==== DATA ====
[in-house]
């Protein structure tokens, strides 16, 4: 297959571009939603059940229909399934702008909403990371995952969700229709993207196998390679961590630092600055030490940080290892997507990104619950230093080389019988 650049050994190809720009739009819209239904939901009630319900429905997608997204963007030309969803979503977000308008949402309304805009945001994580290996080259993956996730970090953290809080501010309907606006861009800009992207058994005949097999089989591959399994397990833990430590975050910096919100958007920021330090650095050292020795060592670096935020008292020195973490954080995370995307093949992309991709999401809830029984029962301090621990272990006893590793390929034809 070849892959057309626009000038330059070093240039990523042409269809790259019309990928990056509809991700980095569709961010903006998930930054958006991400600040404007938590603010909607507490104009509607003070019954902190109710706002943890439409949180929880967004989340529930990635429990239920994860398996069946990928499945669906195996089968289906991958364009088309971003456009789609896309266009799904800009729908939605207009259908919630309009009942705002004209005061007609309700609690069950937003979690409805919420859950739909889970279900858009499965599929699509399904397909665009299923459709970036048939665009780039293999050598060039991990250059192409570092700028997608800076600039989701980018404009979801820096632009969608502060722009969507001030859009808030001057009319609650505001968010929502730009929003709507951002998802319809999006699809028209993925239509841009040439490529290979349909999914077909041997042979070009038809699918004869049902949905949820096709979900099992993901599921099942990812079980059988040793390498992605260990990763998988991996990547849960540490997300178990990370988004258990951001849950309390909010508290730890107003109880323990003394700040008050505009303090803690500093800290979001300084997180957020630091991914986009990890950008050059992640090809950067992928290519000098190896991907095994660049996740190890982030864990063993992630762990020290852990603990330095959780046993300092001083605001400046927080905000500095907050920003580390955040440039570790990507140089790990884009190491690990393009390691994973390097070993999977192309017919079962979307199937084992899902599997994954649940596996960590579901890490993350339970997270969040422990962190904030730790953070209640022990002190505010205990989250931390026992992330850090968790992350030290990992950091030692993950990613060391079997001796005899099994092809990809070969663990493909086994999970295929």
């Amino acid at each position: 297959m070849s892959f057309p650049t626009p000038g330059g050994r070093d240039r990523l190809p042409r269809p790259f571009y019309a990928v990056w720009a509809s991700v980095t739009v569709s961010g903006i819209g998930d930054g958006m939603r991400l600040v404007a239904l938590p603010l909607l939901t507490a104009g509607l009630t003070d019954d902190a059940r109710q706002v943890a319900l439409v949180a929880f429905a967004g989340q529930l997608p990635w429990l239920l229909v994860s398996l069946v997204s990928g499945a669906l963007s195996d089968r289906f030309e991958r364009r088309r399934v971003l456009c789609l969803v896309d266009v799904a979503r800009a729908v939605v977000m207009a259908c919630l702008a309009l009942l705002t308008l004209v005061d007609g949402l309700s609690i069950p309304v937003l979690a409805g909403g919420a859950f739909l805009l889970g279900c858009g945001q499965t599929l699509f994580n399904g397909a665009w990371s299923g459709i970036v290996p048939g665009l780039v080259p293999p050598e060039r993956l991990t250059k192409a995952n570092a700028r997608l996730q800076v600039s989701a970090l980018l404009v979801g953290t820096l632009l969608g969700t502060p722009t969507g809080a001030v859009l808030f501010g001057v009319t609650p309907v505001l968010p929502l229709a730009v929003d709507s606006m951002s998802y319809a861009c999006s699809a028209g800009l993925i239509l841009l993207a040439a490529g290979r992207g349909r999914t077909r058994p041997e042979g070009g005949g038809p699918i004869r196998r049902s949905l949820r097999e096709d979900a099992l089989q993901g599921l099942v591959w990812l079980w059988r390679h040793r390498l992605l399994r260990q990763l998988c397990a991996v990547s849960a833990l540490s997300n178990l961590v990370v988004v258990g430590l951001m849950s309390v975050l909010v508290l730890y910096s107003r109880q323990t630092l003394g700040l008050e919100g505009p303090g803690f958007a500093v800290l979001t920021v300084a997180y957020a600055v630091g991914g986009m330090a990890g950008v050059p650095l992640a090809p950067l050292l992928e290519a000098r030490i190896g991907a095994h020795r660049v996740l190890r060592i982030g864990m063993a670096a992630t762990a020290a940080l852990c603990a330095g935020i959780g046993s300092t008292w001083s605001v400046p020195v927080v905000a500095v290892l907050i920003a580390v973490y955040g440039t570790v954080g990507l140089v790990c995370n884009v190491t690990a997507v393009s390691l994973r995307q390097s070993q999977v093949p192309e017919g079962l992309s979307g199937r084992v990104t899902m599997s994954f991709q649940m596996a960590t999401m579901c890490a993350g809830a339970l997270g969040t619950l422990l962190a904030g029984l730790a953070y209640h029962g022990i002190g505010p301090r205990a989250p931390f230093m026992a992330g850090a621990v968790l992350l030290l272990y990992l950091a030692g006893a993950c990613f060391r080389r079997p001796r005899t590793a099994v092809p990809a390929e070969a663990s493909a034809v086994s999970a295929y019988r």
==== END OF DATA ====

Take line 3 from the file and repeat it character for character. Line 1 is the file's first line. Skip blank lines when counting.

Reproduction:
């Amino acid at each position: 297959m070849s892959f057309p650049t626009p000038g330059g050994r070093d240039r990523l190809p042409r269809p790259f571009y019309a990928v990056w720009a509809s991700v980095t739009v569709s961010g903006i819209g998930d930054g958006m939603r991400l600040v404007a239904l938590p603010l909607l939901t507490a104009g509607l009630t003070d019954d902190a059940r109710q706002v943890a319900l439409v949180a929880f429905a967004g989340q529930l997608p990635w429990l239920l229909v994860s398996l069946v997204s990928g499945a669906l963007s195996d089968r289906f030309e991958r364009r088309r399934v971003l456009c789609l969803v896309d266009v799904a979503r800009a729908v939605v977000m207009a259908c919630l702008a309009l009942l705002t308008l004209v005061d007609g949402l309700s609690i069950p309304v937003l979690a409805g909403g919420a859950f739909l805009l889970g279900c858009g945001q499965t599929l699509f994580n399904g397909a665009w990371s299923g459709i970036v290996p048939g665009l780039v080259p293999p050598e060039r993956l991990t250059k192409a995952n570092a700028r997608l996730q800076v600039s989701a970090l980018l404009v979801g953290t820096l632009l969608g969700t502060p722009t969507g809080a001030v859009l808030f501010g001057v009319t609650p309907v505001l968010p929502l229709a730009v929003d709507s606006m951002s998802y319809a861009c999006s699809a028209g800009l993925i239509l841009l993207a040439a490529g290979r992207g349909r999914t077909r058994p041997e042979g070009g005949g038809p699918i004869r196998r049902s949905l949820r097999e096709d979900a099992l089989q993901g599921l099942v591959w990812l079980w059988r390679h040793r390498l992605l399994r260990q990763l998988c397990a991996v990547s849960a833990l540490s997300n178990l961590v990370v988004v258990g430590l951001m849950s309390v975050l909010v508290l730890y910096s107003r109880q323990t630092l003394g700040l008050e919100g505009p303090g803690f958007a500093v800290l979001t920021v300084a997180y957020a600055v630091g991914g986009m330090a990890g950008v050059p650095l992640a090809p950067l050292l992928e290519a000098r030490i190896g991907a095994h020795r660049v996740l190890r060592i982030g864990m063993a670096a992630t762990a020290a940080l852990c603990a330095g935020i959780g046993s300092t008292w001083s605001v400046p020195v927080v905000a500095v290892l907050i920003a580390v973490y955040g440039t570790v954080g990507l140089v790990c995370n884009v190491t690990a997507v393009s390691l994973r995307q390097s070993q999977v093949p192309e017919g079962l992309s979307g199937r084992v990104t899902m599997s994954f991709q649940m596996a960590t999401m579901c890490a993350g809830a339970l997270g969040t619950l422990l962190a904030g029984l730790a953070y209640h029962g022990i002190g505010p301090r205990a989250p931390f230093m026992a992330g850090a621990v968790l992350l030290l272990y990992l950091a030692g006893a993950c990613f060391r080389r079997p001796r005899t590793a099994v092809p990809a390929e070969a663990s493909a034809v086994s999970a295929y019988r």